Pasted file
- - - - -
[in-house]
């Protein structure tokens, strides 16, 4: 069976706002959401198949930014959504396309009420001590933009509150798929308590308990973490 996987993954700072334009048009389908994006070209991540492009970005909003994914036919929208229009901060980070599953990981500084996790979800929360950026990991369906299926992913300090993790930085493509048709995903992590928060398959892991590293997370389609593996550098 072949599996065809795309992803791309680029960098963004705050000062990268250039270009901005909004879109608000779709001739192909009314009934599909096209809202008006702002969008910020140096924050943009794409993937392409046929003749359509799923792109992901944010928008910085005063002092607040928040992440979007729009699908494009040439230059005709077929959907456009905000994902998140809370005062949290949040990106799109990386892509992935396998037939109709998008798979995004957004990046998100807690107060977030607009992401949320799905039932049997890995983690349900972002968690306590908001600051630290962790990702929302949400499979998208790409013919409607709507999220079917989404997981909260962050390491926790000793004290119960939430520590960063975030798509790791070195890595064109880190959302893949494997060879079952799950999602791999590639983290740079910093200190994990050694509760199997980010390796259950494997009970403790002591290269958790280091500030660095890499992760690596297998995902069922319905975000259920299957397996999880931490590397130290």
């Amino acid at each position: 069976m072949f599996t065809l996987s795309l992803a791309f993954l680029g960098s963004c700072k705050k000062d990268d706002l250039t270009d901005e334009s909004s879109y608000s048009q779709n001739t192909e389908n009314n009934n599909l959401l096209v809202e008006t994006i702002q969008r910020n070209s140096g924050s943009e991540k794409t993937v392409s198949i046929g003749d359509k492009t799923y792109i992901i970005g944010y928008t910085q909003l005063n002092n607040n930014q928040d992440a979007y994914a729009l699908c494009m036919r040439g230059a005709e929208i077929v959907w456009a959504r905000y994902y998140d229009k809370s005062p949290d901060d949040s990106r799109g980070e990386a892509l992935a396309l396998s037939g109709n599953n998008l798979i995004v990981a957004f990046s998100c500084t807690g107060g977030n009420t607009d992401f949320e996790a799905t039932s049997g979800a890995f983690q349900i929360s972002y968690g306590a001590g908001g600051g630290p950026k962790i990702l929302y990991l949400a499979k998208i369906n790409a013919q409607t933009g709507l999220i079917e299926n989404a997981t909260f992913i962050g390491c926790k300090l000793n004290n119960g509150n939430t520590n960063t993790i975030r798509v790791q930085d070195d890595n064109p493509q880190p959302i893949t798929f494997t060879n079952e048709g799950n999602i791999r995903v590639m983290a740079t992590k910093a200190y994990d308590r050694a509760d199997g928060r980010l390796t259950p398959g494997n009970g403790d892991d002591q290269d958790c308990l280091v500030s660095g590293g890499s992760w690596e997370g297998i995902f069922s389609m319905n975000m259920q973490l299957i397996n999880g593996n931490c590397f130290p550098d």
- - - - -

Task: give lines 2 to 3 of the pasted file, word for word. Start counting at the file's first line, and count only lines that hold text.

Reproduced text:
């Protein structure tokens, strides 16, 4: 069976706002959401198949930014959504396309009420001590933009509150798929308590308990973490 996987993954700072334009048009389908994006070209991540492009970005909003994914036919929208229009901060980070599953990981500084996790979800929360950026990991369906299926992913300090993790930085493509048709995903992590928060398959892991590293997370389609593996550098 072949599996065809795309992803791309680029960098963004705050000062990268250039270009901005909004879109608000779709001739192909009314009934599909096209809202008006702002969008910020140096924050943009794409993937392409046929003749359509799923792109992901944010928008910085005063002092607040928040992440979007729009699908494009040439230059005709077929959907456009905000994902998140809370005062949290949040990106799109990386892509992935396998037939109709998008798979995004957004990046998100807690107060977030607009992401949320799905039932049997890995983690349900972002968690306590908001600051630290962790990702929302949400499979998208790409013919409607709507999220079917989404997981909260962050390491926790000793004290119960939430520590960063975030798509790791070195890595064109880190959302893949494997060879079952799950999602791999590639983290740079910093200190994990050694509760199997980010390796259950494997009970403790002591290269958790280091500030660095890499992760690596297998995902069922319905975000259920299957397996999880931490590397130290």
């Amino acid at each position: 069976m072949f599996t065809l996987s795309l992803a791309f993954l680029g960098s963004c700072k705050k000062d990268d706002l250039t270009d901005e334009s909004s879109y608000s048009q779709n001739t192909e389908n009314n009934n599909l959401l096209v809202e008006t994006i702002q969008r910020n070209s140096g924050s943009e991540k794409t993937v392409s198949i046929g003749d359509k492009t799923y792109i992901i970005g944010y928008t910085q909003l005063n002092n607040n930014q928040d992440a979007y994914a729009l699908c494009m036919r040439g230059a005709e929208i077929v959907w456009a959504r905000y994902y998140d229009k809370s005062p949290d901060d949040s990106r799109g980070e990386a892509l992935a396309l396998s037939g109709n599953n998008l798979i995004v990981a957004f990046s998100c500084t807690g107060g977030n009420t607009d992401f949320e996790a799905t039932s049997g979800a890995f983690q349900i929360s972002y968690g306590a001590g908001g600051g630290p950026k962790i990702l929302y990991l949400a499979k998208i369906n790409a013919q409607t933009g709507l999220i079917e299926n989404a997981t909260f992913i962050g390491c926790k300090l000793n004290n119960g509150n939430t520590n960063t993790i975030r798509v790791q930085d070195d890595n064109p493509q880190p959302i893949t798929f494997t060879n079952e048709g799950n999602i791999r995903v590639m983290a740079t992590k910093a200190y994990d308590r050694a509760d199997g928060r980010l390796t259950p398959g494997n009970g403790d892991d002591q290269d958790c308990l280091v500030s660095g590293g890499s992760w690596e997370g297998i995902f069922s389609m319905n975000m259920q973490l299957i397996n999880g593996n931490c590397f130290p550098d």